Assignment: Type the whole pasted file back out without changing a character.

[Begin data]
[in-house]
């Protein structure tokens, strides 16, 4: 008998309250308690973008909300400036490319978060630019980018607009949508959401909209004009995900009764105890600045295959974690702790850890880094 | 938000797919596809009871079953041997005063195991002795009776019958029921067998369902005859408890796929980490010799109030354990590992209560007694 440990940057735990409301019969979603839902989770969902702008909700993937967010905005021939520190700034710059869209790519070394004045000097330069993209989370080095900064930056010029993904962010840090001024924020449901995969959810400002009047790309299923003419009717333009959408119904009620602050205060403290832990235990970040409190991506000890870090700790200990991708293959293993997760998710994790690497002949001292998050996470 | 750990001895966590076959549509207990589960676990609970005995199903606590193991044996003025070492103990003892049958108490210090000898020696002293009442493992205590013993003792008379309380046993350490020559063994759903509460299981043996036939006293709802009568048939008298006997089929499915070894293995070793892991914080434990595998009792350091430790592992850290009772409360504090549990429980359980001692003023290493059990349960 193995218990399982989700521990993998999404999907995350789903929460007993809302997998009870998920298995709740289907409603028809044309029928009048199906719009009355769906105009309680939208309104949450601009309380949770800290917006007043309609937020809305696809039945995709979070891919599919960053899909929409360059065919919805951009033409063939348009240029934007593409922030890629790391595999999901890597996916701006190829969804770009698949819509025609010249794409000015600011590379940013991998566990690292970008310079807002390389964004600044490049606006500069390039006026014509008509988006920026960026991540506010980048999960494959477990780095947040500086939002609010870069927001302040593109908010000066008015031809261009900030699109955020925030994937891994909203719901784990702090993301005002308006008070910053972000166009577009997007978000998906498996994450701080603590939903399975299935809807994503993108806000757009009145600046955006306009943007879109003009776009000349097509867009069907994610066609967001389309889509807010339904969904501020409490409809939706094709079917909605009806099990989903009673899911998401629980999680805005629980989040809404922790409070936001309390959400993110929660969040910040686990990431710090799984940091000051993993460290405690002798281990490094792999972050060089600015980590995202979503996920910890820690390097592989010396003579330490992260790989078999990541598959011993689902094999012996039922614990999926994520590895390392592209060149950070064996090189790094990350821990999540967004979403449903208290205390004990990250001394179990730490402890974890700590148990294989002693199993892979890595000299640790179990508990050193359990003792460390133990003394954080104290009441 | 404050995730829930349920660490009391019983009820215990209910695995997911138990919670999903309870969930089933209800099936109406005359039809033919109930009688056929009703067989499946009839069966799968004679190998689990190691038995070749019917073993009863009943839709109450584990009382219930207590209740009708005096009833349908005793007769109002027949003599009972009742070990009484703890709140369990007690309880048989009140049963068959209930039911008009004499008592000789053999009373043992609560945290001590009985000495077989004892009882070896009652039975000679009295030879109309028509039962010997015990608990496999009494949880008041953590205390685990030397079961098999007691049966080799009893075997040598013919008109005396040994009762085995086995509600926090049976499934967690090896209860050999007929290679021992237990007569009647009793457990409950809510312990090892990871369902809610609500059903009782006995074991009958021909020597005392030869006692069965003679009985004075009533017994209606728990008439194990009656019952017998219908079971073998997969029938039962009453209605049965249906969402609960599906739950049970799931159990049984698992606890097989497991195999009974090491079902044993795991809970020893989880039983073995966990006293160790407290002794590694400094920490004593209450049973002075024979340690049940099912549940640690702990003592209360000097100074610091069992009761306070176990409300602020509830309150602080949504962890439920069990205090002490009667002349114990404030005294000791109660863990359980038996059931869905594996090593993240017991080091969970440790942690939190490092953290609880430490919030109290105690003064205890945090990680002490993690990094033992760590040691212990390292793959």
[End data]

[in-house]
């Protein structure tokens, strides 16, 4: 008998309250308690973008909300400036490319978060630019980018607009949508959401909209004009995900009764105890600045295959974690702790850890880094 | 938000797919596809009871079953041997005063195991002795009776019958029921067998369902005859408890796929980490010799109030354990590992209560007694 440990940057735990409301019969979603839902989770969902702008909700993937967010905005021939520190700034710059869209790519070394004045000097330069993209989370080095900064930056010029993904962010840090001024924020449901995969959810400002009047790309299923003419009717333009959408119904009620602050205060403290832990235990970040409190991506000890870090700790200990991708293959293993997760998710994790690497002949001292998050996470 | 750990001895966590076959549509207990589960676990609970005995199903606590193991044996003025070492103990003892049958108490210090000898020696002293009442493992205590013993003792008379309380046993350490020559063994759903509460299981043996036939006293709802009568048939008298006997089929499915070894293995070793892991914080434990595998009792350091430790592992850290009772409360504090549990429980359980001692003023290493059990349960 193995218990399982989700521990993998999404999907995350789903929460007993809302997998009870998920298995709740289907409603028809044309029928009048199906719009009355769906105009309680939208309104949450601009309380949770800290917006007043309609937020809305696809039945995709979070891919599919960053899909929409360059065919919805951009033409063939348009240029934007593409922030890629790391595999999901890597996916701006190829969804770009698949819509025609010249794409000015600011590379940013991998566990690292970008310079807002390389964004600044490049606006500069390039006026014509008509988006920026960026991540506010980048999960494959477990780095947040500086939002609010870069927001302040593109908010000066008015031809261009900030699109955020925030994937891994909203719901784990702090993301005002308006008070910053972000166009577009997007978000998906498996994450701080603590939903399975299935809807994503993108806000757009009145600046955006306009943007879109003009776009000349097509867009069907994610066609967001389309889509807010339904969904501020409490409809939706094709079917909605009806099990989903009673899911998401629980999680805005629980989040809404922790409070936001309390959400993110929660969040910040686990990431710090799984940091000051993993460290405690002798281990490094792999972050060089600015980590995202979503996920910890820690390097592989010396003579330490992260790989078999990541598959011993689902094999012996039922614990999926994520590895390392592209060149950070064996090189790094990350821990999540967004979403449903208290205390004990990250001394179990730490402890974890700590148990294989002693199993892979890595000299640790179990508990050193359990003792460390133990003394954080104290009441 | 404050995730829930349920660490009391019983009820215990209910695995997911138990919670999903309870969930089933209800099936109406005359039809033919109930009688056929009703067989499946009839069966799968004679190998689990190691038995070749019917073993009863009943839709109450584990009382219930207590209740009708005096009833349908005793007769109002027949003599009972009742070990009484703890709140369990007690309880048989009140049963068959209930039911008009004499008592000789053999009373043992609560945290001590009985000495077989004892009882070896009652039975000679009295030879109309028509039962010997015990608990496999009494949880008041953590205390685990030397079961098999007691049966080799009893075997040598013919008109005396040994009762085995086995509600926090049976499934967690090896209860050999007929290679021992237990007569009647009793457990409950809510312990090892990871369902809610609500059903009782006995074991009958021909020597005392030869006692069965003679009985004075009533017994209606728990008439194990009656019952017998219908079971073998997969029938039962009453209605049965249906969402609960599906739950049970799931159990049984698992606890097989497991195999009974090491079902044993795991809970020893989880039983073995966990006293160790407290002794590694400094920490004593209450049973002075024979340690049940099912549940640690702990003592209360000097100074610091069992009761306070176990409300602020509830309150602080949504962890439920069990205090002490009667002349114990404030005294000791109660863990359980038996059931869905594996090593993240017991080091969970440790942690939190490092953290609880430490919030109290105690003064205890945090990680002490993690990094033992760590040691212990390292793959």